Dr. Doni Wilson, author of The Stress Remedy, explains how health issues such as anxiety, migraines and high blood pressure could be caused by a genetic mutation.
I hear from so many patients who have fatigue, irritability, brain fog, anxiety, sleep issues, and/or aches and pains—and often there is no apparent cause. Doctors frequently say, “There’s nothing wrong” because standard blood results all fall within basically “normal” ranges. Even when a diagnosis like fibromyalgia, chronic fatigue, and/or autoimmunity is given, it is not often suggested that an undiagnosed and treatable genetic issue could be underlying the entire problem.
We usually think of genetic disorders as conditions that are obvious and require lifelong adaptations, but what about the more minor genetic differences that influence not just the way we look, but the health conditions to which we are predisposed?
Thanks to the Human Genome Project (which completed the first map of human genes in 2003) and advances in ways to identify individual genetic mutations, it is beginning to be possible to know what is happening in your body before health conditions develop. This means that we can do something to prevent these conditions before they happen.
It is absolutely certain that exposure to stress (both emotional and physical stress—including diet and toxins) affects the way our genes are expressed, so managing stress is imperative to our wellness. However, we can also now do relatively inexpensive tests to determine our need for nutrients that can fill in where our genes are leaving us susceptible.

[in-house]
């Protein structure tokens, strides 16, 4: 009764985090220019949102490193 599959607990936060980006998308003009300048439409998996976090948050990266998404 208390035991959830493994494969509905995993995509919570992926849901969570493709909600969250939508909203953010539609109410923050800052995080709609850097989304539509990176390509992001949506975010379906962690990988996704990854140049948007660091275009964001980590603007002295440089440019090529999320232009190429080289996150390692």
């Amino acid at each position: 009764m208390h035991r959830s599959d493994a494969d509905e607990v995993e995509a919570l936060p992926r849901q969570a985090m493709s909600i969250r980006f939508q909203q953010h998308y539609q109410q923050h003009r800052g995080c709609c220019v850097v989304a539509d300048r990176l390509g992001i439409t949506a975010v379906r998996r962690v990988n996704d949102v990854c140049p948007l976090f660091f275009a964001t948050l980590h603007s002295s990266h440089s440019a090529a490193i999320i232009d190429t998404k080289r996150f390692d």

What is MTHFR?
One example, and often the first mutation tested, is MTHFR. MTHFR stands for methylenetetrahydrofolate reductase—an enzyme that activates folic acid (turns it into folate) by adding a methyl group to it. That’s right, plain old folic acid—the same folic acid found in many multivitamins and in fortified foods.
Activated folate (named 5MTHF) goes on to give its methyl group to other nutrients and substances—a process called “methylation.” Read all about methylation in this article. Folate is required for the creation of every cell in your body, so if it is not activated properly, you can imagine what a significant issue it would be. 5MTHF, along with several other nutrients, is also used to create and process neurotransmitters (messengers in the nervous system like serotonin, epinephrine, norepinephrine, and dopamine); create immune cells and process hormones (such as estrogen); as well as to produce energy and detoxify chemicals.
Stress, in all its forms, inhibits this “methylation,” the transfer of methyl from 5MTHF to other substances. So when you are under stress, it is especially important to provide the nutrients necessary for these processes.
To clarify in more detail, the liver is a major processing system, involving countless enzyme pathways, including methylation, which turn one nutrient into another and toxins into non-toxins, preparing them all to be used and/or expelled by the body. When you drink alcohol, it is your livers job to process it using methylation, but if your nutrients are depleted or you are stressed, your liver will not be able to complete the process effectively, leading to symptoms associated with a hangover.